travelgirl2 is offline  
Old Aug 2nd, 2007, 03:56 PM
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You will have a huge problem finding anything decent for $200 at that time of year. (Lower end chain hotels at the airports - an hour from the city - are more than $200 a night then.)

If you want to look at something very basic, but reliable and clean on the upper west side you might try the Newton. In October a double room with shared bath ranges from $220 to $250 per night and a double with private bath from $250 to $300 - depending on dates.

To stay 7 nights you might consider an apartement - which can be cheaper - but you need to do a lot of checking on the details to be sure what you're getting.

nytraveler is offline  
Old Aug 2nd, 2007, 04:21 PM
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Johnnyman, I haven't stayed here but Doug Stallings recommended The Pod Hotel on another thread. Make sure you book a double with private bath.

The Park South Hotel is still an excellent value for a great little boutique hotel but the rooms can be really small.

Old Aug 2nd, 2007, 05:01 PM
Join Date: Jan 2003
Posts: 16,715
Don't worry about where so much as what place. Anywhere from about 96 st and south in Manhattan near a subway stop will be ok. Most tourists like to be in midtown (34-59 st.) but above and below that can also be great.

Gotta disagree with GoTravel's hotel advice. While Oct. is pricey and you might have to pay as much as $300-400/night, I would REFUSE to pay that to stay at many of the places mentioned. I would much rather use one of the national chains like Marriott or Hilton for that price. (and btw, the Applecore hotels which are BUDGET at best are national brands)

I agree the Affinia hotels are good to very nice depending on which one and are suites with kitchens so you can save a bit on breakfast/snacks etc. by eating in. The Marriott Courtyards are mostly terrific (although to upper east side one is not that conveniently located) as are many of the Hampton Inns.

Some local hotels that are quite good are the San Carlos, the Library, the Blakely, the Giraffe and the Elysee.
mclaurie is offline  
Old Aug 3rd, 2007, 03:05 AM
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mclaurie, checking random October dates for the Courtyard by Marriotts and the Residence Inns, their rates range from $360-$380 per night for a standard double room.

I'd rather pay that and stay at an Affinia property or the Salisbury.

The Apple Core Hotels and Milford Plaza were more than $100 less per night and except for the Lucerne and the Belvedere the Empire Group hotels were almost $150 less per night. The Belvedere and Lucerne were still cheaper than the Courtyard and Residence.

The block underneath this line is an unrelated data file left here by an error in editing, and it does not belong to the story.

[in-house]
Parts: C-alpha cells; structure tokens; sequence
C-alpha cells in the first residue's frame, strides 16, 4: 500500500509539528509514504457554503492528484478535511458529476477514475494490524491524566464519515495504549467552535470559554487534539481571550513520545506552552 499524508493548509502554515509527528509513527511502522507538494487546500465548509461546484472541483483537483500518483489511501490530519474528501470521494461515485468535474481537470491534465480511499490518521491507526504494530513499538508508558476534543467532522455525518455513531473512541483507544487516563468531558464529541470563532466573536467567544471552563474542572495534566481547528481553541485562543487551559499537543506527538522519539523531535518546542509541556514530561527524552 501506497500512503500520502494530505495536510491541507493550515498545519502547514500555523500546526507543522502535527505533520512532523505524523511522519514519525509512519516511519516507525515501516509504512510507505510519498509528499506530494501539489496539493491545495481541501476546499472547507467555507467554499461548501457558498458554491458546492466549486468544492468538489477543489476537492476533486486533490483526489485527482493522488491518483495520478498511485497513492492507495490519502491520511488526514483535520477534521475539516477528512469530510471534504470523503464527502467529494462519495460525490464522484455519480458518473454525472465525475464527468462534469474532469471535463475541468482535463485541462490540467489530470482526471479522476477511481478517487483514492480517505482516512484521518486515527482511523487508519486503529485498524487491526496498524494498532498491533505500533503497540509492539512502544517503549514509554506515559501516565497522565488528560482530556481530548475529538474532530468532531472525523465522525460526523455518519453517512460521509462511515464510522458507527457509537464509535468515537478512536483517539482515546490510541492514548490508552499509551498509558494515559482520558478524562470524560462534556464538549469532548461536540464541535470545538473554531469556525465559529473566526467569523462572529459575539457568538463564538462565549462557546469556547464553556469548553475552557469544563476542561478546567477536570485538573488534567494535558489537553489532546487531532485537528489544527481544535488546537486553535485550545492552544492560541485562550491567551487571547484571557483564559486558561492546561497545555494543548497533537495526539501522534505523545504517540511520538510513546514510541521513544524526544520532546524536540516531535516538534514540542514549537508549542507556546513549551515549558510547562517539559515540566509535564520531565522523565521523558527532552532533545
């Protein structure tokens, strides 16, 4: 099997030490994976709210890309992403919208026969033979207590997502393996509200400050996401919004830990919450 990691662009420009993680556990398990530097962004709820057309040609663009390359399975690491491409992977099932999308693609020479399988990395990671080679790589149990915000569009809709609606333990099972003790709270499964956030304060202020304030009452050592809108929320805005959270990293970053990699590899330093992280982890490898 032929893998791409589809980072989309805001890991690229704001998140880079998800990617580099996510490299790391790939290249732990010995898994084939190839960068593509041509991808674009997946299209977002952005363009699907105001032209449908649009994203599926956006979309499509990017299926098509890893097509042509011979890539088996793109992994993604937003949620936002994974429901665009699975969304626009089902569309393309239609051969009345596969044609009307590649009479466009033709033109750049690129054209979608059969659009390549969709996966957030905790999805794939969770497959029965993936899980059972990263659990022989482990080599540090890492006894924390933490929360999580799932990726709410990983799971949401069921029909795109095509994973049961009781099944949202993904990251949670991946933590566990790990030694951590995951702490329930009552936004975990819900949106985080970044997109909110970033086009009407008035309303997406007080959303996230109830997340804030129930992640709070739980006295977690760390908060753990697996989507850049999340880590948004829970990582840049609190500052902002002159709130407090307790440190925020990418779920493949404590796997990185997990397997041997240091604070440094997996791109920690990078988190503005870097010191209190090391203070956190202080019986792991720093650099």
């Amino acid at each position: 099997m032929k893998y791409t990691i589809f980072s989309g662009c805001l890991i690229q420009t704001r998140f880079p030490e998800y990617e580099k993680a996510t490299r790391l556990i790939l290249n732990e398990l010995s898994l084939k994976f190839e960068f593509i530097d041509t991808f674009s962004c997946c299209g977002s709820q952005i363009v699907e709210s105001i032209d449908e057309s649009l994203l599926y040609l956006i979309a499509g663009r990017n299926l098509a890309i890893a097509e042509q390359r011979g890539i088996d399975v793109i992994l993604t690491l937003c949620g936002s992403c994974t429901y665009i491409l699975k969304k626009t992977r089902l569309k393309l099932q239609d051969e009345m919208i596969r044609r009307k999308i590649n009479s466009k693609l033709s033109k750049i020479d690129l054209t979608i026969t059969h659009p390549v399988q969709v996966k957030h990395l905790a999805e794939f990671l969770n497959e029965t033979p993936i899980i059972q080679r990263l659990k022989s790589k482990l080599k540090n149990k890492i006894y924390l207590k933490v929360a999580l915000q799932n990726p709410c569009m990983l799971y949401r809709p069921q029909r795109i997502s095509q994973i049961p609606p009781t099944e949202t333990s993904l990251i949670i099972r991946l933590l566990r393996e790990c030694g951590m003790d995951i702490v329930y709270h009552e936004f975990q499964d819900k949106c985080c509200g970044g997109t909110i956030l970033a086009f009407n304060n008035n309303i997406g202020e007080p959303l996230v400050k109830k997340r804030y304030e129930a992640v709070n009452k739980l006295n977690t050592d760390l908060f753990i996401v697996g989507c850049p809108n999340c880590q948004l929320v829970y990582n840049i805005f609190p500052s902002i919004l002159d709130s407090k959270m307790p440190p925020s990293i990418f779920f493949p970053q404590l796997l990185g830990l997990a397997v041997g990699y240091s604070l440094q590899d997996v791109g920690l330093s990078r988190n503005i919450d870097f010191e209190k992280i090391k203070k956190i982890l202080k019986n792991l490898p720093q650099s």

Staying 7 nights that is anywhere from $700 to $1200.

I have stayed in a lot of these hotels.

Old Aug 3rd, 2007, 06:11 AM
Join Date: Jan 2003
Posts: 16,715
GoT, I too would prefer staying in an Affinia hotel (or the Salisbury maybe) but I would refuse to pay $200+ for the Milford Plaza or most of the Applecore hotels. Different strokes.
mclaurie is offline  
Old Aug 3rd, 2007, 06:40 AM
Join Date: Jun 2007
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Johnnyman7: The Edison Hotel is on the same level as the Milford quality wise. We have stayed there a few times and I really like it. It is an older hotel, but has been recently redone. They shot a scene from the Godfather at this hotel. Very art deco. It is just a few blocks up from the Milford as well.

We know some people that stayed at the New Yorker - about the same as the other two.

Do you like flea markets? I have two that you can go to if you are interested. They are open only on Sundays though.
msdotliz is offline  
Old Aug 3rd, 2007, 07:54 AM
Join Date: Mar 2003
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IMO, late September to mid October is the best time of year here in NYC: crisp, blue-sky days with no humidity. The suggestions for Central Park and a walk over the Brooklyn Bridge take full advantage of that.

You've gotten some good hotel suggestions here. Another suggestion is the Hilton Garden Inn at 790 8th Ave (corner of 50th Street), which used to be the Days Inn. Yes it's a chain, but perfectly serviceable and in a good central location on the outskirts of Times Square and above a subway station. I would advise against staying in the middle of Times Square (i.e., the Marriott Marquis or Renaissance, or the Doubletree), as it gets to be a bit of a zoo!

If you do walk over the Brooklyn Bridge, I highly recommend a stop in Brooklyn's DUMBO neighborhood in one direction or another. If you plan your trip a little earlier, you could catch the 11th annual DUMBO arts under the bridge festival ( on the weekend of Sept 28-30. Otherwise at the very least, come for some good food (Superfine, Grimaldi's Pizza, River Cafe...), great chocolate (Jacques Torres:, and a tiny slice of Brooklyn!
ggreen is offline  
Old Aug 3rd, 2007, 08:18 AM
Join Date: Jan 2003
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There was a story recently in New York magazine ( on moderately priced hotel in NYC. Have a look at the site...
michelleNYC is offline